3. Allow extra time for every task
“I always add at least 5 minutes to every task I schedule. As assistants I think we naturally want to get things done quickly, but this eagerness to complete tasks and get things ticked off the list can lead to being over ambitious about what we can achieve and therefore over promising on what can realistically get done in a certain time period. Now, when I schedule tasks into my dairy each day I always make them at least 5 minutes longer than I think they will take, this slight buffer means I have time to react to emails that pop up or unexpected phone calls that need to be answered. If I get the task done early then great – there’s always something else looming on the list so no time is wasted!”
4. I prioritise taking breaks
“No one expects you to be a ninja Executive Assistant who can sit behind a computer all day powering through tasks like a robot; it’s simply not possible and it’s not healthy. No matter how busy I am I always take a lunchbreak, sometimes this is at 12, sometimes it’s at 3, but I make it a priority to get out from behind my desk and go outside at least once during the day. Usually around the middle of the day as this breaks it up nicely. No boss should begrudge you a break and if they do it might be worth considering the longevity of the job.”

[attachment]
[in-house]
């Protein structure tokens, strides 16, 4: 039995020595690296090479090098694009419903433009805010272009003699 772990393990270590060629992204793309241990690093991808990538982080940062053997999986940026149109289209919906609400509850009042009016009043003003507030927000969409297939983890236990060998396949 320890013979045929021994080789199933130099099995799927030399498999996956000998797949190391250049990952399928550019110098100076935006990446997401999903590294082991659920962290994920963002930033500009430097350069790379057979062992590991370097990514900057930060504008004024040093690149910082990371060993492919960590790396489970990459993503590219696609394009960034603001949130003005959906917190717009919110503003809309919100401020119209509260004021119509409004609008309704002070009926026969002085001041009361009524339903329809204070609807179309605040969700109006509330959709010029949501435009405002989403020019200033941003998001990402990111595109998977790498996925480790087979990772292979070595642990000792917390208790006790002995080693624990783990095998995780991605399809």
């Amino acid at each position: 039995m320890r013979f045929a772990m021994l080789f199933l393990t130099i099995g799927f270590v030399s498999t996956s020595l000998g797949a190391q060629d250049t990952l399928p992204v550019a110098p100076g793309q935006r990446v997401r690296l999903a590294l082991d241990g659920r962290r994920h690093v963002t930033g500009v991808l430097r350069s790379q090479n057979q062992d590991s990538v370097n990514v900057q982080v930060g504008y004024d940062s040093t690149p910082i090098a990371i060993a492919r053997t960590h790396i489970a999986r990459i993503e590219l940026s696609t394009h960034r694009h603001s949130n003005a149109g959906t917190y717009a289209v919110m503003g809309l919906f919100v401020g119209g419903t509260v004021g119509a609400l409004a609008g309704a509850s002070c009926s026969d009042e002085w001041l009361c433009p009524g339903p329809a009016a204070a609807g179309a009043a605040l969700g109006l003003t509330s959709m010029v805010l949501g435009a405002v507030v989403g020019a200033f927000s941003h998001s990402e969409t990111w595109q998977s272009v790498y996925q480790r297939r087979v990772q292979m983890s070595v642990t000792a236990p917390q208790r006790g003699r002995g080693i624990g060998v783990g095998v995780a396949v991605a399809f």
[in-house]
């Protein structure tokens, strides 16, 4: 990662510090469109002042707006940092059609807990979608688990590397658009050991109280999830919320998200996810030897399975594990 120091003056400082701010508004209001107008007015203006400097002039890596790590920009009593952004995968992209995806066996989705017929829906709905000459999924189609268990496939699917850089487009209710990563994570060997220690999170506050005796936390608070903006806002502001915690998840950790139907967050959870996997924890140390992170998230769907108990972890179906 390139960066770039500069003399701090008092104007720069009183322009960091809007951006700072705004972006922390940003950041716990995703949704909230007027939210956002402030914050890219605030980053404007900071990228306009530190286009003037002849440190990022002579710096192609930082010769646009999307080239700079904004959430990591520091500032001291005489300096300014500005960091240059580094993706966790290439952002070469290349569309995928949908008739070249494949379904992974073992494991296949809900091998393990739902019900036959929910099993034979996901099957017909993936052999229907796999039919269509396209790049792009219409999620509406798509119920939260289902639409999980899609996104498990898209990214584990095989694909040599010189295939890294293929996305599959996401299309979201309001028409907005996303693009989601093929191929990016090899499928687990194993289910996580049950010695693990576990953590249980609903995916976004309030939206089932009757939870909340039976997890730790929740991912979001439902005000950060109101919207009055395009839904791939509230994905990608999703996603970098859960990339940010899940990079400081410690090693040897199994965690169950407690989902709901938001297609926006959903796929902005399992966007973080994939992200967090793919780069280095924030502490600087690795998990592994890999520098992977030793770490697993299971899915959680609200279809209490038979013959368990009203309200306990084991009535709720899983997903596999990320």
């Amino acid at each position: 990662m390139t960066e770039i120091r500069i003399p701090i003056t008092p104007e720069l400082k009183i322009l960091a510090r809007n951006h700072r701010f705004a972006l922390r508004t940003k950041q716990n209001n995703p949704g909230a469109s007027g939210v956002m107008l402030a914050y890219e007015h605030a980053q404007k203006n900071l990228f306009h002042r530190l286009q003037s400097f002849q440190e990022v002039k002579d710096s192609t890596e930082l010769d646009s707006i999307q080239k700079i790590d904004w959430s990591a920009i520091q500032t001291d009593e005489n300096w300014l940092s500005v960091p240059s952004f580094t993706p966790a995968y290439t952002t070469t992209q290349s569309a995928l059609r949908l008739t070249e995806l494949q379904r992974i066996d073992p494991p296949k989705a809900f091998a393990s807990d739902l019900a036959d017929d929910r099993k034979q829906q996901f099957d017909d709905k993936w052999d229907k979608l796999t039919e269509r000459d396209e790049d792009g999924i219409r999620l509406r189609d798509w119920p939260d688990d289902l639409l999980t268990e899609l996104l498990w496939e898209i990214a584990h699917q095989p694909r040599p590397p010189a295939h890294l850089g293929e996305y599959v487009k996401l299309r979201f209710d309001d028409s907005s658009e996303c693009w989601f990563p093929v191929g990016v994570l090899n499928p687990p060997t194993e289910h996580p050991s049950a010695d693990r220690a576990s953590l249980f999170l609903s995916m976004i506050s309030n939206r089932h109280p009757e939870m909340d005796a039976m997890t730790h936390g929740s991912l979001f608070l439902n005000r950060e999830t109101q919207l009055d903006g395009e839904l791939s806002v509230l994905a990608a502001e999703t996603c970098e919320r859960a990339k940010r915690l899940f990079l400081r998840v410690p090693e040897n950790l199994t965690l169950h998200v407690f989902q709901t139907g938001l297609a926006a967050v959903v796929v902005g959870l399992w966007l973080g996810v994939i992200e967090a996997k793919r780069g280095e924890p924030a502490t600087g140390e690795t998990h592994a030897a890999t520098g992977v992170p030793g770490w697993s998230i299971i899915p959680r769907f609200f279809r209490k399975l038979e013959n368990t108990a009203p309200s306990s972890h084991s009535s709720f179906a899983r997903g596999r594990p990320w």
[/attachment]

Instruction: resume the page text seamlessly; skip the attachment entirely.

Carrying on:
5. Always do the most important tasks first
“As an EA we have to prioritise, it’s part of the job as we are responsible for allowing someone else to do their job in the most optimal way possible. Look at your list of tasks for the day and pinpoint the ones that are the most urgent, then do these first, everything else can wait. The nature of working as an assistant is that this list will probably change countless times throughout the day but if you make sure you keep updating it with the highest priority tasks always at the top you are in a good place to ensure nothing urgent is missed.”
6. Don’t habitually say yes
“EAs are often extremely eager to please, I think this is because we are generally helpful and solutions driven people so it can be easy to habitually say yes when someone asks for your help. Changing your mentality to first ask questions and find out what the task involves and whether it is actually any of your responsibility. Having the confidence to say no if it isn’t can save you a lot of time and stop you committing to work that isn’t yours to do.”
7. Work during your most productive hours
“I’m a lark rather than an owl, this means I am most productive in the morning; come 4pm my brain starts to naturally wind down and I’m much more easily distracted. I identified this a long time ago and I now adapt my schedule where possible to fit in with this. I try and schedule meetings and calls for the morning when I can take in information best as I know I won’t be as alert in the afternoon. As an assistant it’s important that you know how your boss works best but also that they know how you work best too so you can each ensure your time is optimised.”